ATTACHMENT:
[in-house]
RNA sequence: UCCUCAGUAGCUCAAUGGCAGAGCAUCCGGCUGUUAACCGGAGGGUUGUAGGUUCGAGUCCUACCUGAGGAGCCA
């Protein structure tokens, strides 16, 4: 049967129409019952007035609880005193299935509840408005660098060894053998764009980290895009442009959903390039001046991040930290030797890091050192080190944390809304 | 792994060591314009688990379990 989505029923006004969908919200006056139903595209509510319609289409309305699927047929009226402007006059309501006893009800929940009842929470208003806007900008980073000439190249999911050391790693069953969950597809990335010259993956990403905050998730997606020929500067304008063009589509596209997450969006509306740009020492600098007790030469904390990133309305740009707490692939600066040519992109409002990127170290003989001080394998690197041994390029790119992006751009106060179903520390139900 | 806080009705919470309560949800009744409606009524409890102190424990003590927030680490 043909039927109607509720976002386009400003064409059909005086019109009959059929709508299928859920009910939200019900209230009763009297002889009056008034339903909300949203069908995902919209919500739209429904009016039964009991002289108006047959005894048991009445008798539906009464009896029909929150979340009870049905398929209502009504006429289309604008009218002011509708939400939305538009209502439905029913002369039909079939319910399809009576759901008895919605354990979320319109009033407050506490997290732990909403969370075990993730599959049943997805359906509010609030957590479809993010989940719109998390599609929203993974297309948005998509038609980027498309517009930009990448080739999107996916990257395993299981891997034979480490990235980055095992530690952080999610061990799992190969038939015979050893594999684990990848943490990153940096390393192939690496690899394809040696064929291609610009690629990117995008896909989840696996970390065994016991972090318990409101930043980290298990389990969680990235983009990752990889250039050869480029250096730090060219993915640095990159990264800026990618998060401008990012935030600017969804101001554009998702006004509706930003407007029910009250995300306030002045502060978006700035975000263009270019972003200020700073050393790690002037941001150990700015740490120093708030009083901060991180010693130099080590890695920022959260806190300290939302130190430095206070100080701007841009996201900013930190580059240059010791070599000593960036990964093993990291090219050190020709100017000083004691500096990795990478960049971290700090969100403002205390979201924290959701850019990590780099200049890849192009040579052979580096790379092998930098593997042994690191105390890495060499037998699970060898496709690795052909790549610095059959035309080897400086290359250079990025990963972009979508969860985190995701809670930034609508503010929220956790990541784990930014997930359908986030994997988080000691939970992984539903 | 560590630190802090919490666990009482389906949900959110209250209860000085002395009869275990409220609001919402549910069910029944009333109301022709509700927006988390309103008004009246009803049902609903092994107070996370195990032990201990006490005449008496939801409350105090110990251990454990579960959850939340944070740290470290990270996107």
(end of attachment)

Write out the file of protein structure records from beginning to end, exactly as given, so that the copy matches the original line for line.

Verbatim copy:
[in-house]
RNA sequence: UCCUCAGUAGCUCAAUGGCAGAGCAUCCGGCUGUUAACCGGAGGGUUGUAGGUUCGAGUCCUACCUGAGGAGCCA
């Protein structure tokens, strides 16, 4: 049967129409019952007035609880005193299935509840408005660098060894053998764009980290895009442009959903390039001046991040930290030797890091050192080190944390809304 | 792994060591314009688990379990 989505029923006004969908919200006056139903595209509510319609289409309305699927047929009226402007006059309501006893009800929940009842929470208003806007900008980073000439190249999911050391790693069953969950597809990335010259993956990403905050998730997606020929500067304008063009589509596209997450969006509306740009020492600098007790030469904390990133309305740009707490692939600066040519992109409002990127170290003989001080394998690197041994390029790119992006751009106060179903520390139900 | 806080009705919470309560949800009744409606009524409890102190424990003590927030680490 043909039927109607509720976002386009400003064409059909005086019109009959059929709508299928859920009910939200019900209230009763009297002889009056008034339903909300949203069908995902919209919500739209429904009016039964009991002289108006047959005894048991009445008798539906009464009896029909929150979340009870049905398929209502009504006429289309604008009218002011509708939400939305538009209502439905029913002369039909079939319910399809009576759901008895919605354990979320319109009033407050506490997290732990909403969370075990993730599959049943997805359906509010609030957590479809993010989940719109998390599609929203993974297309948005998509038609980027498309517009930009990448080739999107996916990257395993299981891997034979480490990235980055095992530690952080999610061990799992190969038939015979050893594999684990990848943490990153940096390393192939690496690899394809040696064929291609610009690629990117995008896909989840696996970390065994016991972090318990409101930043980290298990389990969680990235983009990752990889250039050869480029250096730090060219993915640095990159990264800026990618998060401008990012935030600017969804101001554009998702006004509706930003407007029910009250995300306030002045502060978006700035975000263009270019972003200020700073050393790690002037941001150990700015740490120093708030009083901060991180010693130099080590890695920022959260806190300290939302130190430095206070100080701007841009996201900013930190580059240059010791070599000593960036990964093993990291090219050190020709100017000083004691500096990795990478960049971290700090969100403002205390979201924290959701850019990590780099200049890849192009040579052979580096790379092998930098593997042994690191105390890495060499037998699970060898496709690795052909790549610095059959035309080897400086290359250079990025990963972009979508969860985190995701809670930034609508503010929220956790990541784990930014997930359908986030994997988080000691939970992984539903 | 560590630190802090919490666990009482389906949900959110209250209860000085002395009869275990409220609001919402549910069910029944009333109301022709509700927006988390309103008004009246009803049902609903092994107070996370195990032990201990006490005449008496939801409350105090110990251990454990579960959850939340944070740290470290990270996107």